Again, this group has put out a type of storyboard as a "plan" it still needs a lot of work. But this is all we have in the works right now. You are obviously a smart guy and I have respected many of your thoughts here and on a few other sites. So please, work to build collaboration, we need people like us and many others to push the city to allow this group, with the help of others (even some of those on project connect that secretly preferred a G/L alignment) to build a consensus and make the best plan in the right place as highlighted by poll after poll of it's citizenry when actually asked. Then they could finalize all those things that you pointed out that they need to do. We have to wake this council up!!!
And again, does anyone know if we could allow for 2 options on a rail referendum? A cheaper north only one and then a more expensive one that crosses the river.
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  #4406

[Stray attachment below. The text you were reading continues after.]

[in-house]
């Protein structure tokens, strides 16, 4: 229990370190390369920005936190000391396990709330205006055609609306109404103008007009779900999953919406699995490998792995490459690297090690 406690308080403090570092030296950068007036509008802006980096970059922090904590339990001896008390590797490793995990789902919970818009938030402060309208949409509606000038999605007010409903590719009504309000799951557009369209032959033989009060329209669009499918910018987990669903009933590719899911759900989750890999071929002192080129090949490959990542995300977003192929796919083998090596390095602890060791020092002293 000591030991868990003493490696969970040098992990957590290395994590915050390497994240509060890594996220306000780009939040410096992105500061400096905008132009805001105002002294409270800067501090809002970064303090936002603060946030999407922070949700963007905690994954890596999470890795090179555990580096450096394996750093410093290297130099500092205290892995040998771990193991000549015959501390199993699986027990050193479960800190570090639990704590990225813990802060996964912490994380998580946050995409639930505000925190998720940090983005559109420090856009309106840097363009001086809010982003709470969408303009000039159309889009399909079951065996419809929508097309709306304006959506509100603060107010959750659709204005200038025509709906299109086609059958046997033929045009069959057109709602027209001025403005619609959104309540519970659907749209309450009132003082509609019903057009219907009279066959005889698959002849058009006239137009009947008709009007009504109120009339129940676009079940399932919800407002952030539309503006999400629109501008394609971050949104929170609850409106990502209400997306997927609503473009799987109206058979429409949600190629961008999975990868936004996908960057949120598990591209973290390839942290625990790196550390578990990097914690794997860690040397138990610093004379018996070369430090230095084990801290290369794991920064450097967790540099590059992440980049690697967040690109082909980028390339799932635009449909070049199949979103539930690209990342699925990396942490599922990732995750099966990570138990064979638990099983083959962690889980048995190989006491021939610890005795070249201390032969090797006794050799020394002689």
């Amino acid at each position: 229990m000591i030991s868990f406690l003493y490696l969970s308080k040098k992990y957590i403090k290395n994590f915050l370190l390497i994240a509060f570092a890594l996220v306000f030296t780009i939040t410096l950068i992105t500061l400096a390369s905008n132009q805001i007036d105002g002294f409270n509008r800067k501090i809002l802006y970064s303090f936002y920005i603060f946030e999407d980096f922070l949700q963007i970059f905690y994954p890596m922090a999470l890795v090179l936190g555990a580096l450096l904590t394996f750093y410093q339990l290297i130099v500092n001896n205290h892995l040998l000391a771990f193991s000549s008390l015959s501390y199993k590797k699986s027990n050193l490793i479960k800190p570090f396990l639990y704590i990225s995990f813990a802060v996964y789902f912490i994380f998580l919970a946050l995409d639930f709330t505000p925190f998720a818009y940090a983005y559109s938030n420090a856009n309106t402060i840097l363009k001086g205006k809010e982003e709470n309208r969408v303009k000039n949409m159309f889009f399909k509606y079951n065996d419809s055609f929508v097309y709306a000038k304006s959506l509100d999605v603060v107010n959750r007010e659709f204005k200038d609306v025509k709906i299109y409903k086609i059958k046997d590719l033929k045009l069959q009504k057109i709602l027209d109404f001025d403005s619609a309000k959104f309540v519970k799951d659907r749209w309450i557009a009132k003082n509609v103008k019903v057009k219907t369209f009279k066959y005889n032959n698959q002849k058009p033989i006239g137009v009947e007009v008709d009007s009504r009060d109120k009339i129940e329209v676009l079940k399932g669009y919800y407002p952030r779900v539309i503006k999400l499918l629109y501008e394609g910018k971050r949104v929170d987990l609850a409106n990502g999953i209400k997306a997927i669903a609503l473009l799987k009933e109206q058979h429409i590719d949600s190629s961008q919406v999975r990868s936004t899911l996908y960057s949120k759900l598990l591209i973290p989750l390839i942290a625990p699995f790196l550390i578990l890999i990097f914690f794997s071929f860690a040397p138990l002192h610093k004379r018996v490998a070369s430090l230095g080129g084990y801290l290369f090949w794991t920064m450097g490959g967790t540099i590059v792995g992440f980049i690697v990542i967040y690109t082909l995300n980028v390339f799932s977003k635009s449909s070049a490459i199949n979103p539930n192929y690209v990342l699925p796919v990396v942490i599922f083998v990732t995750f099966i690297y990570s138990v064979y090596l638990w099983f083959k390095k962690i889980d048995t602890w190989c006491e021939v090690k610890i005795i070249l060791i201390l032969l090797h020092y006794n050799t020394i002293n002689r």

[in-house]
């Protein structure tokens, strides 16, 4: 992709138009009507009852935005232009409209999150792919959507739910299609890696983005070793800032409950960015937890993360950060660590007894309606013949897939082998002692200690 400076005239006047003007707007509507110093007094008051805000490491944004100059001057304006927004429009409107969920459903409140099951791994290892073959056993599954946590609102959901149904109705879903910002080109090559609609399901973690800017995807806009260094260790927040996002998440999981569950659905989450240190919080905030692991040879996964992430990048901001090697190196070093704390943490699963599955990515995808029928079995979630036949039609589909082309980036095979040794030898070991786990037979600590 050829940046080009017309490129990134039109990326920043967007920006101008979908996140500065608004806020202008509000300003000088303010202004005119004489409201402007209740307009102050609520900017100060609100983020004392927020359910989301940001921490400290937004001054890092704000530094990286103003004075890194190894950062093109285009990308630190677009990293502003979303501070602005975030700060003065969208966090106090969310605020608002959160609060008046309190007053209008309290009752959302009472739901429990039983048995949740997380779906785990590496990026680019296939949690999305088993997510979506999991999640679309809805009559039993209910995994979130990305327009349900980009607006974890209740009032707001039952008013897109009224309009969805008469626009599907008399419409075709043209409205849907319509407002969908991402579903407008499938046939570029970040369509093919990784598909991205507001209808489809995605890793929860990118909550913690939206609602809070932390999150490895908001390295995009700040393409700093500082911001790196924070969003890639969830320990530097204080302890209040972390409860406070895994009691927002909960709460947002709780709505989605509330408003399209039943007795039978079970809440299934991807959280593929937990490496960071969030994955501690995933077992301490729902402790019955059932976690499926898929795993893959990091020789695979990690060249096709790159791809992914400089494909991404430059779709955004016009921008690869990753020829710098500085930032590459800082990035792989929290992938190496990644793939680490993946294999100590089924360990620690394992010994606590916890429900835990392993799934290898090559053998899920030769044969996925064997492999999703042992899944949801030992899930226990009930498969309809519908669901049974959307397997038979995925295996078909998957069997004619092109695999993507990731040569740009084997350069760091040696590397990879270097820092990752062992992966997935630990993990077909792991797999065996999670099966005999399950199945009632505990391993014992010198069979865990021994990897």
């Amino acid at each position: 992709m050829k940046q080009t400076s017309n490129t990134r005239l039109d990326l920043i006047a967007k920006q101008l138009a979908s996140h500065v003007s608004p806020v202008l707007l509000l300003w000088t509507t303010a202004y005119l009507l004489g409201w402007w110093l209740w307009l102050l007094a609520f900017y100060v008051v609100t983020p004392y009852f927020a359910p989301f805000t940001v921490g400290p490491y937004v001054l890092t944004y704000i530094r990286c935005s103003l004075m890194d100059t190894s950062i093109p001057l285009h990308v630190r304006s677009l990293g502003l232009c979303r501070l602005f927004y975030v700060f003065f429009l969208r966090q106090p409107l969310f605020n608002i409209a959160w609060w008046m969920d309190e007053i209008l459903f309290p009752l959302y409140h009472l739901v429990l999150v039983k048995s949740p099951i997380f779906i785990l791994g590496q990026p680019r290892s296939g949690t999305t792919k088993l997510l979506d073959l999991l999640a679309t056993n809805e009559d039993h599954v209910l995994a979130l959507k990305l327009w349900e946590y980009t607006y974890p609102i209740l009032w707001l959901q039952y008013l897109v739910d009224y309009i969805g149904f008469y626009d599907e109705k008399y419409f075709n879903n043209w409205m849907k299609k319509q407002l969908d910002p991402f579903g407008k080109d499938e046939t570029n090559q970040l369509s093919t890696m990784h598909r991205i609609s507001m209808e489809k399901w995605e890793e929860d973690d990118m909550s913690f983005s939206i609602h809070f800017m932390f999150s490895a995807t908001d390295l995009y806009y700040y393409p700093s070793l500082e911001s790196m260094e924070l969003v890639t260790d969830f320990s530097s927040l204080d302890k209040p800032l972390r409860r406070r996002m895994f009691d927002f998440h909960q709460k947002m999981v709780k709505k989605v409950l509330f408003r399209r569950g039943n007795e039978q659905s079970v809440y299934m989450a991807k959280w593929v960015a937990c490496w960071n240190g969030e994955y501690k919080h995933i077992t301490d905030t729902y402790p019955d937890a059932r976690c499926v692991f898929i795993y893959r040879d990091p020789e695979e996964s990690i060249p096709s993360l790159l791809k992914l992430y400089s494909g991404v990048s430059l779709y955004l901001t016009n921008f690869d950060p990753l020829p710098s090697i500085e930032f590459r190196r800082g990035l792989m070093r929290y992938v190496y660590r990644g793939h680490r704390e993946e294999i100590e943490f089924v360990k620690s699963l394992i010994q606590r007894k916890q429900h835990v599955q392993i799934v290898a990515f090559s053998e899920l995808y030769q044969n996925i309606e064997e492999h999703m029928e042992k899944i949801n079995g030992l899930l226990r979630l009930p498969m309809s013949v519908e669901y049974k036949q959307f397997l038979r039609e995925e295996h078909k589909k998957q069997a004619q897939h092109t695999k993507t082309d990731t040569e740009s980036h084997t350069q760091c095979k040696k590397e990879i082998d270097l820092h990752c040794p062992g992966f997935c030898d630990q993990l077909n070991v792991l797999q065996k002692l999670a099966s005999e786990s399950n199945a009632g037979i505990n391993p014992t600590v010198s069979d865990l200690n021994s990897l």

Old Posted Jul 31, 2015, 3:49 PM
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And in respect to us losing our pop increase soon I think we will remain cheaper than Cali/NY (maybe not though when considering our low salaries) but we already have the fourth worst traffic in the country with no signs of it getting better. We are in an epidemic, we have already seen the same number of traffic fatalities this year as in all of last year, not too mention the high numbers of pedestrians hit. We need to act now or we will pay the price.
Now to the street, where I will easily hop on the metro,
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  #4407  
Old Posted Jul 31, 2015, 3:53 PM
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I think it's more interesting to focus on what Cap Metro is actually planning to do post-rail. They will be conducting their service plan update this year and next, and it is supposedly going to be a bigger overhaul than previous updates.